First Special Service Force Gold Medal Designs

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A Congressional Gold Medal is to be awarded to the First Special Service Force, a joint American-Canadian volunteer unit, in recognition of their World War II service. Before this happens, however, designs for the medal must be selected so that the United States Mint can produce it.

Candidate Designs for the First Special Service Force Gold Medal
Candidate Designs for the First Special Service Force Gold Medal (Larger images below)

As part of the standard process for coins and medals, the United States Mint has artists create multiple designs which are then reviewed and possibly tweaked before the final selections. Eighteen different design candidates were recently revealed by the U.S. Mint for the obverse (heads side) of the First Special Service Force Gold Medal with twenty-one more unveiled for its reverse.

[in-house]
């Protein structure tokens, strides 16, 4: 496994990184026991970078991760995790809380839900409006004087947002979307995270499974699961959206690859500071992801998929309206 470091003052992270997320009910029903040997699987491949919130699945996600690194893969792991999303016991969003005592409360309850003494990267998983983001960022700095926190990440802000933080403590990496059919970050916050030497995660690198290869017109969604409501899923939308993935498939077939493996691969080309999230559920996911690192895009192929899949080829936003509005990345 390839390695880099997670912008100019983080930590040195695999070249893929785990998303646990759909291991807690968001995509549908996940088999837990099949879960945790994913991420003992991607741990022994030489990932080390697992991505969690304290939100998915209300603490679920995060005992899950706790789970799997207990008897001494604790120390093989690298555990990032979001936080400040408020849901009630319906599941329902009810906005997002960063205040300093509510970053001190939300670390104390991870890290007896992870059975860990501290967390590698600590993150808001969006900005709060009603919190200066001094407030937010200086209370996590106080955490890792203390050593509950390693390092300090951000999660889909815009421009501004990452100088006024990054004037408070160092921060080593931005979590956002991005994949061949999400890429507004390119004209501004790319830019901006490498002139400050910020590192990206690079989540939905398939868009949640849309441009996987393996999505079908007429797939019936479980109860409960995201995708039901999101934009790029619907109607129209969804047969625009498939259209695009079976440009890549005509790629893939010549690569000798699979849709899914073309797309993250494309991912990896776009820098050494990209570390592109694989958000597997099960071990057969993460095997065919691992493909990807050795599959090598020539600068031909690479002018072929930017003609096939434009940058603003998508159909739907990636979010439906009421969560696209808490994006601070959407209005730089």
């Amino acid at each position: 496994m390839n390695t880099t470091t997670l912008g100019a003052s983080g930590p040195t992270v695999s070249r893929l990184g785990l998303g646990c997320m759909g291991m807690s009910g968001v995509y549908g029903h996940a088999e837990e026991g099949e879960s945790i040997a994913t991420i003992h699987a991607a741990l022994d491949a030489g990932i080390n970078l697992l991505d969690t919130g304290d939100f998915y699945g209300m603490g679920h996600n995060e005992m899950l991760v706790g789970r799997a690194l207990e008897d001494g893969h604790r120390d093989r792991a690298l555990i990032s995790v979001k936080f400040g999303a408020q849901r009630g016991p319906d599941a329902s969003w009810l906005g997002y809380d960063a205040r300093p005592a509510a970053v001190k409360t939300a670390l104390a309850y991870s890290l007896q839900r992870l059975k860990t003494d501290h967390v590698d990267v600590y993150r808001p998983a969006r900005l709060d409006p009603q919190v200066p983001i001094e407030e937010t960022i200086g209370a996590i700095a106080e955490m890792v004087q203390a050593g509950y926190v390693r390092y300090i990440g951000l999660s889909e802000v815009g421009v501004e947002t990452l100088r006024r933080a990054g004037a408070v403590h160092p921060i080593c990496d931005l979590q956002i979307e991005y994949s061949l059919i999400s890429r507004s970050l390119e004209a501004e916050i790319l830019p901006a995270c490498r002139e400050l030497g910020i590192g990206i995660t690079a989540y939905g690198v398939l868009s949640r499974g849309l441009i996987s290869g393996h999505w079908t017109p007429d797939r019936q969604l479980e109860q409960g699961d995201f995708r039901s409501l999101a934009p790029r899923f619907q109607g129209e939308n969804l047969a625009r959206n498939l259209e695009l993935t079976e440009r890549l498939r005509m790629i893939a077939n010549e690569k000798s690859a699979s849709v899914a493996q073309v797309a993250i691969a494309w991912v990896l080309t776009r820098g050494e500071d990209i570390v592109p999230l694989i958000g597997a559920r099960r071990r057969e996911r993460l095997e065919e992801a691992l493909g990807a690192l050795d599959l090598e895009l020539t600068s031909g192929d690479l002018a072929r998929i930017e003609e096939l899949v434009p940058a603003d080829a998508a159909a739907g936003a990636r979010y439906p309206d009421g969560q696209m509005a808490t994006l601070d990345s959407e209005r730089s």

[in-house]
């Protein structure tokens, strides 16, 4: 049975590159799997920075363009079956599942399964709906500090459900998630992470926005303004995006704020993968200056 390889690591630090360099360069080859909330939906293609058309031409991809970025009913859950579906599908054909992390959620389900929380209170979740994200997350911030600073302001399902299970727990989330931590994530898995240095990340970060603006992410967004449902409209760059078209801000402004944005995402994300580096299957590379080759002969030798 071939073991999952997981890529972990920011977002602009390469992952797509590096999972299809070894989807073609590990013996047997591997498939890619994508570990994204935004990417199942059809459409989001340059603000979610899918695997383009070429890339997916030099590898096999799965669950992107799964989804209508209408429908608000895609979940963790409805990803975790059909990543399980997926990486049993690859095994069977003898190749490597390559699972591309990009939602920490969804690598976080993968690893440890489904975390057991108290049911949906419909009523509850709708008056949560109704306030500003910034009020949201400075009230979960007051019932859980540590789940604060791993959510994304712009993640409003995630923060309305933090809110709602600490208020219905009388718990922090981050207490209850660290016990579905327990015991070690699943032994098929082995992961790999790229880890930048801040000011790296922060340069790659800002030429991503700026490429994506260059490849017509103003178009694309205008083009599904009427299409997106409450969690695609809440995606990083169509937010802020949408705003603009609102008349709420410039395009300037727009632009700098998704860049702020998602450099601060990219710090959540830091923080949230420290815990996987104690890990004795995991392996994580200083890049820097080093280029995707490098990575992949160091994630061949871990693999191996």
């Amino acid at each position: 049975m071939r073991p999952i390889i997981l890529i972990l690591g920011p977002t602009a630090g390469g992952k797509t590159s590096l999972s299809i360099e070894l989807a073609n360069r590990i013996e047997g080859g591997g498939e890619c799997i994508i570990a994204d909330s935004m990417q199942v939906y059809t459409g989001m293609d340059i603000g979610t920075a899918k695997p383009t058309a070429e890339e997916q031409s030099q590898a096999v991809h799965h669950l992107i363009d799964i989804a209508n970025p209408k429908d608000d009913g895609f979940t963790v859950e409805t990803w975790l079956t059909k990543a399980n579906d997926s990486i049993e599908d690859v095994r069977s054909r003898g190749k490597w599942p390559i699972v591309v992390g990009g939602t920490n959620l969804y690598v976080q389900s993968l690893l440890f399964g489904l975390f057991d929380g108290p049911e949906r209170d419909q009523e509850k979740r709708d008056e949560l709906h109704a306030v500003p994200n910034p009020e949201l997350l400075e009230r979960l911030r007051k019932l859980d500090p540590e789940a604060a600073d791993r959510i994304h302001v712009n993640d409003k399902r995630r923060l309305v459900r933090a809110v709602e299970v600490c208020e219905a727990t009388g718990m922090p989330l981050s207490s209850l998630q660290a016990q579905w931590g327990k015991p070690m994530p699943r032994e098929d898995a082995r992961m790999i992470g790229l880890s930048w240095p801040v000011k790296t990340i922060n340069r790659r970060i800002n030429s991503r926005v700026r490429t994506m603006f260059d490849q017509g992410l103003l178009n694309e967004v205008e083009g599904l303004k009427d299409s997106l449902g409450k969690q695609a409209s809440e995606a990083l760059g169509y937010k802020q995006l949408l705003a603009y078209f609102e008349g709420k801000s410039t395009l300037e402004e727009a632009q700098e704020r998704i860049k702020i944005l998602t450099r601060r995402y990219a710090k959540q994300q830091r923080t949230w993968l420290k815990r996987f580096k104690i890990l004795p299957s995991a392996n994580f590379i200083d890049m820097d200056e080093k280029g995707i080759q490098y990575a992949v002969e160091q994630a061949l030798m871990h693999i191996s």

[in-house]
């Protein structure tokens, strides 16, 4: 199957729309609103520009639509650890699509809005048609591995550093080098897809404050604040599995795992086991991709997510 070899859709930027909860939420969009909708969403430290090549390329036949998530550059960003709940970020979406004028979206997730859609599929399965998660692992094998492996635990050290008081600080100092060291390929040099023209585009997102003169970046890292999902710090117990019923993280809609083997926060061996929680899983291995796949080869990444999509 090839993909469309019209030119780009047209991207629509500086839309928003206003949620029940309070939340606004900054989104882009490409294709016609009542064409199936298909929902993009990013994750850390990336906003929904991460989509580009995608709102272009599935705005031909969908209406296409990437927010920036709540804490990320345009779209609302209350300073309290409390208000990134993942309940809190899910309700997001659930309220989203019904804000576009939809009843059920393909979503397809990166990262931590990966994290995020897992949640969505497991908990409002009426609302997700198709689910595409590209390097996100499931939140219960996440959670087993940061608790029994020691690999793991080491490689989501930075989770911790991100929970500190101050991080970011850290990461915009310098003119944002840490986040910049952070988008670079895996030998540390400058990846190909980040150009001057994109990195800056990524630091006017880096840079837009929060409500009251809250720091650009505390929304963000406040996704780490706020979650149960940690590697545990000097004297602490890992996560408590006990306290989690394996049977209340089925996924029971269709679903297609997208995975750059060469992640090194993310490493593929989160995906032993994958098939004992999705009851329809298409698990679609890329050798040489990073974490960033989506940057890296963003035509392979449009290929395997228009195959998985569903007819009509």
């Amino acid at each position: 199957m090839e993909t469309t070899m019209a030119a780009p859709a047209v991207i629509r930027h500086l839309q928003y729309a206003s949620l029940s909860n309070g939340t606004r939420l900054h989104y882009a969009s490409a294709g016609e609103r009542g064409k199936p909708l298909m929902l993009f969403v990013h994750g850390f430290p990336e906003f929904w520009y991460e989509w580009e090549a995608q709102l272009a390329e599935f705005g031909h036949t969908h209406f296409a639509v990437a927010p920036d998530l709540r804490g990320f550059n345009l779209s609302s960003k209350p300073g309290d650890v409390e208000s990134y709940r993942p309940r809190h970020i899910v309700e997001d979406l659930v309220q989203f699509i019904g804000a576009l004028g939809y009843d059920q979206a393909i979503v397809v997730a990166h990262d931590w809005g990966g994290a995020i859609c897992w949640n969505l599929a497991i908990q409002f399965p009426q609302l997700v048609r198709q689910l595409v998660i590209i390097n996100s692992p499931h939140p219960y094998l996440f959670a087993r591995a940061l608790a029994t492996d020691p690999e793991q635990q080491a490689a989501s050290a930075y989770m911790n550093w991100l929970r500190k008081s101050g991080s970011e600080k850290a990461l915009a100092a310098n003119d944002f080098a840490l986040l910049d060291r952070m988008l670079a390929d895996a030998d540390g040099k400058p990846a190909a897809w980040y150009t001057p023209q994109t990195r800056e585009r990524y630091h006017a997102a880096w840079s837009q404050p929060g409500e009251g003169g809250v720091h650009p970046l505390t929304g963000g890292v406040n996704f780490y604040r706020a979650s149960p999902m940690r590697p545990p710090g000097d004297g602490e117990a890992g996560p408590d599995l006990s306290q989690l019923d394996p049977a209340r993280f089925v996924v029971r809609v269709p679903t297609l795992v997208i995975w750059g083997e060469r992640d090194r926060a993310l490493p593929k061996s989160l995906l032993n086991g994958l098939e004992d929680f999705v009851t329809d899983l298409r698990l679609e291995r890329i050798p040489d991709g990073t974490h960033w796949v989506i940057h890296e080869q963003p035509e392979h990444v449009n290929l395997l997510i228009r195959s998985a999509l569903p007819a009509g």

These designs feature varying imagery representative of individuals who served in the ‘Force,’ the multiple locations of battles they participated in and emblems associated with the unit.

Gold Medal Designs

More information about the First Special Service Force and the Congressional Gold Medal are below, but first, here are line art images of the design candidates.

Obverse First Special Service Force Gold Medal Designs

First Special Service Force Design Candidate FSSF_CGM_O_01
Design Candidate FSSF_CGM_O_01
First Special Service Force Design Candidate FSSF_CGM_O_02
Design Candidate FSSF_CGM_O_02
First Special Service Force Design Candidate FSSF_CGM_O_03
Design Candidate FSSF_CGM_O_03
First Special Service Force Design Candidate FSSF_CGM_O_04
Design Candidate FSSF_CGM_O_04
First Special Service Force Design Candidate FSSF_CGM_O_05
Design Candidate FSSF_CGM_O_05
First Special Service Force Design Candidate FSSF_CGM_O_06
Design Candidate FSSF_CGM_O_06
First Special Service Force Design Candidate FSSF_CGM_O_07
Design Candidate FSSF_CGM_O_07
First Special Service Force Design Candidate FSSF_CGM_O_08
Design Candidate FSSF_CGM_O_08